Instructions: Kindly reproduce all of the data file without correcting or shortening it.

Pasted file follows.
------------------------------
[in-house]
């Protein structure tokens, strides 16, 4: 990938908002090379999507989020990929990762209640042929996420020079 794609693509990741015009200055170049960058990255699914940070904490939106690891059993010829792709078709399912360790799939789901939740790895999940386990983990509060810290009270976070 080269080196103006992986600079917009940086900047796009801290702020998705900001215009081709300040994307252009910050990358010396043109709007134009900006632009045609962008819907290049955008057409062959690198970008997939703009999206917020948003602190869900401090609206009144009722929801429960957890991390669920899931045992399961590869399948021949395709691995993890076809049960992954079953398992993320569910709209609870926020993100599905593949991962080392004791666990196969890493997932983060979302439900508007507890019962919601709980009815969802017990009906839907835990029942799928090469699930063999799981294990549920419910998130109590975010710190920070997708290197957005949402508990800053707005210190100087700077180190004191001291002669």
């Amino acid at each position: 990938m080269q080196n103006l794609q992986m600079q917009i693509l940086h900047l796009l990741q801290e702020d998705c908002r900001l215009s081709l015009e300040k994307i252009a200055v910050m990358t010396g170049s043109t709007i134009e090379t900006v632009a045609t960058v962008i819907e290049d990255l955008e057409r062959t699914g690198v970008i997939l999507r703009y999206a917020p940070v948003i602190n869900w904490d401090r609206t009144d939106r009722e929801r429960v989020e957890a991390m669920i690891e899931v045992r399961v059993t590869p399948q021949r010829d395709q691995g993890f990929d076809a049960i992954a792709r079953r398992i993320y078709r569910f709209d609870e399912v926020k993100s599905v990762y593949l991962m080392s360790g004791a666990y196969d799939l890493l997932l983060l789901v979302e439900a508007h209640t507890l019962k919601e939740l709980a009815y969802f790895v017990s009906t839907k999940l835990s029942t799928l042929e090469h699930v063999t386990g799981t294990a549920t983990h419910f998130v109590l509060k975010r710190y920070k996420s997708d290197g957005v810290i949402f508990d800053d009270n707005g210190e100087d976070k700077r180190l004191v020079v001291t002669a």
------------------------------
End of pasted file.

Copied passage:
[in-house]
């Protein structure tokens, strides 16, 4: 990938908002090379999507989020990929990762209640042929996420020079 794609693509990741015009200055170049960058990255699914940070904490939106690891059993010829792709078709399912360790799939789901939740790895999940386990983990509060810290009270976070 080269080196103006992986600079917009940086900047796009801290702020998705900001215009081709300040994307252009910050990358010396043109709007134009900006632009045609962008819907290049955008057409062959690198970008997939703009999206917020948003602190869900401090609206009144009722929801429960957890991390669920899931045992399961590869399948021949395709691995993890076809049960992954079953398992993320569910709209609870926020993100599905593949991962080392004791666990196969890493997932983060979302439900508007507890019962919601709980009815969802017990009906839907835990029942799928090469699930063999799981294990549920419910998130109590975010710190920070997708290197957005949402508990800053707005210190100087700077180190004191001291002669």
């Amino acid at each position: 990938m080269q080196n103006l794609q992986m600079q917009i693509l940086h900047l796009l990741q801290e702020d998705c908002r900001l215009s081709l015009e300040k994307i252009a200055v910050m990358t010396g170049s043109t709007i134009e090379t900006v632009a045609t960058v962008i819907e290049d990255l955008e057409r062959t699914g690198v970008i997939l999507r703009y999206a917020p940070v948003i602190n869900w904490d401090r609206t009144d939106r009722e929801r429960v989020e957890a991390m669920i690891e899931v045992r399961v059993t590869p399948q021949r010829d395709q691995g993890f990929d076809a049960i992954a792709r079953r398992i993320y078709r569910f709209d609870e399912v926020k993100s599905v990762y593949l991962m080392s360790g004791a666990y196969d799939l890493l997932l983060l789901v979302e439900a508007h209640t507890l019962k919601e939740l709980a009815y969802f790895v017990s009906t839907k999940l835990s029942t799928l042929e090469h699930v063999t386990g799981t294990a549920t983990h419910f998130v109590l509060k975010r710190y920070k996420s997708d290197g957005v810290i949402f508990d800053d009270n707005g210190e100087d976070k700077r180190l004191v020079v001291t002669a």